Forum for Science, Industry and Business

Sponsored by:     3M 
Search our Site:

 

Computer simulations help predict fracture risk

02.07.2008
Using a Blue Gene supercomputer, scientists of ETH Zurich and the IBM Zurich Research Laboratory demonstrated the most extensive simulation yet of actual human bone structure. This achievement may lead to better clinical tools to improve the diagnosis and treatment of osteoporosis, a widespread disease that worldwide affects 1 in 3 women and 1 in 5 men over the age of 50.

With the goal of developing an accurate, powerful and fast method to automate the analysis of bone strength, scientists of the ETH Zurich Departments of Mechanical and Process Engineering and Computer Science teamed up with supercomputing experts at IBM's Zurich Research Laboratory. The breakthrough method developed by the team combines density measurements with a large-scale mechanical analysis of the innerbone microstructure.

Using large-scale, massively parallel simulations, the researchers were able to obtain a dynamic "heat map" of strain, which changes with the load applied to the bone. This map shows the clinician exactly where and under what load a bone is likely to fracture. "With that knowledge, a clinician can also detect osteoporotic damage more precisely and, by adjusting a surgical plate appropriately, can best determine the location of the damage," explains Dr. Costas Bekas of IBM's Computational Sciences team in Zurich. "This work is an excellent showcase of the dramatic potential that supercomputers can have for our everyday lives."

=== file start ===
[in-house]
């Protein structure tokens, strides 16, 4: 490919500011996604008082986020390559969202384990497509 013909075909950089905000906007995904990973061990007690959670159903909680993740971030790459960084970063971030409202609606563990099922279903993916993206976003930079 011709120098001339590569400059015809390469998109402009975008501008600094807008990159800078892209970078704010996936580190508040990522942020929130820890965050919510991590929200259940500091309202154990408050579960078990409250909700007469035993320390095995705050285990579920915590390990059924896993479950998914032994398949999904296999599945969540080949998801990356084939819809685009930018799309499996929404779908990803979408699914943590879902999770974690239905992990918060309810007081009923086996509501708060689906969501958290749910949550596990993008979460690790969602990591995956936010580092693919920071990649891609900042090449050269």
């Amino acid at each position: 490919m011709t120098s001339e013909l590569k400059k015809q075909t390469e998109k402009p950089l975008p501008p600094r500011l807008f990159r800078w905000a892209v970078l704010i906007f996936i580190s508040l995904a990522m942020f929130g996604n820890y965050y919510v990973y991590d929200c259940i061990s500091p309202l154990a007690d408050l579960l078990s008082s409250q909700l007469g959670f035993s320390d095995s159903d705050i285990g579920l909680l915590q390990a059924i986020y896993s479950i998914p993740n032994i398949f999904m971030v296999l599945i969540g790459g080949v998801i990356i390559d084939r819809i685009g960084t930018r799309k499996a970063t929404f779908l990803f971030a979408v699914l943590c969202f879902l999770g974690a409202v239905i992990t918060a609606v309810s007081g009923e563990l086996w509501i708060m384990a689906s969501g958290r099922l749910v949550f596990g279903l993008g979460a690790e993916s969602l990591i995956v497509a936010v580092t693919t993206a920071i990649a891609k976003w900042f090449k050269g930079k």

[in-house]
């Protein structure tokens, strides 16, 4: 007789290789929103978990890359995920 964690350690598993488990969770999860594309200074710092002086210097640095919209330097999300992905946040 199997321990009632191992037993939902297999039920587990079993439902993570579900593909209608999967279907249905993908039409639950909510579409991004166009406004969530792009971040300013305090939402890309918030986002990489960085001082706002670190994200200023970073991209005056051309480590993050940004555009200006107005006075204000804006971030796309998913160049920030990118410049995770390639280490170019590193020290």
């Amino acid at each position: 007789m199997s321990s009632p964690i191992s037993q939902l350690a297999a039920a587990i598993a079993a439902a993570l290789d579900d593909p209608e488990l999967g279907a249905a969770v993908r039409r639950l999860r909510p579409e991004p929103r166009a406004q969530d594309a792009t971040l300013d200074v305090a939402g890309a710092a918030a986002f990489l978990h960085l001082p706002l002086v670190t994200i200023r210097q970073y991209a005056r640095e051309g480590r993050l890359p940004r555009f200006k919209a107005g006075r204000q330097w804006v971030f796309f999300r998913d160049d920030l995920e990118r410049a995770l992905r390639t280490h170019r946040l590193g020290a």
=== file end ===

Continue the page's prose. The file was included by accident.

The joint team utilized the massively large-scale capabilities of the 8-rack Blue Gene /L supercomputer to conduct the first simulations on a 5 by 5 mm specimen of real bone. Within 20 minutes, the supercomputer simulation generated 90 Gigabytes of output data. "It is this combination of increased speed and size that will allow solving clinically relevant cases in acceptable time and unprecedented detail", says Professor Ralph Müller, Director of the ETH Zurich Institute for Biomechanics.

Going beyond static bone strength

Ten years ago, the world's most sophisticated supercomputer, called Deep Blue, would not have been able to handle the sheer size of the calculations. Even with sufficient system memory, it would have taken roughly a week of computing time - too long for meaningful impact on diagnosis and treatment.

"Ten years from now, today's supercomputers' performance will be available in desktop systems, making such simulations of bone strength a routine practice in computer tomography," predicts Dr. Alessandro Curioni, manager of the Computational Sciences group at IBM's Zurich Research Laboratory.

ETH Zurich Professor Peter Arbenz, who initiated the collaboration of the involved groups, explains that what was first needed was state of the art in numerical algorithms in order to solve extremely large problems in surprisingly short time, and that it is the first fundamental step towards clinical use of large scale bone simulations. "We are at the beginning of an exciting journey. This line of research must absolutely be continued in order to achieve our goal," he states. Scientists in future aim to advance simulation techniques to go beyond the calculation of static bone strength to the simulation of the actual formation of the fractures for individual patients, in yet another step towards the fast, reliable and early detection of people at high fracture risk.

Reference
The work "Extreme Scalability Challenges in Analyses of Human Bone Structures" by ETH scientists Peter Arbenz, Cyril Flaig, Harry van Lenthe, Ralph Mueller, Andreas Wirth and ZRL researchers Costas Bekas and Alessandro Curioni was presented at the IACM/ECCOMAS 2008 conference in Venice, Italy, on July 2.

Roman Klingler | idw
Further information:
http://www.ethz.ch
http://www.cc.ethz.ch/media/picturelibrary/news/osteoporose

More articles from Medical Engineering: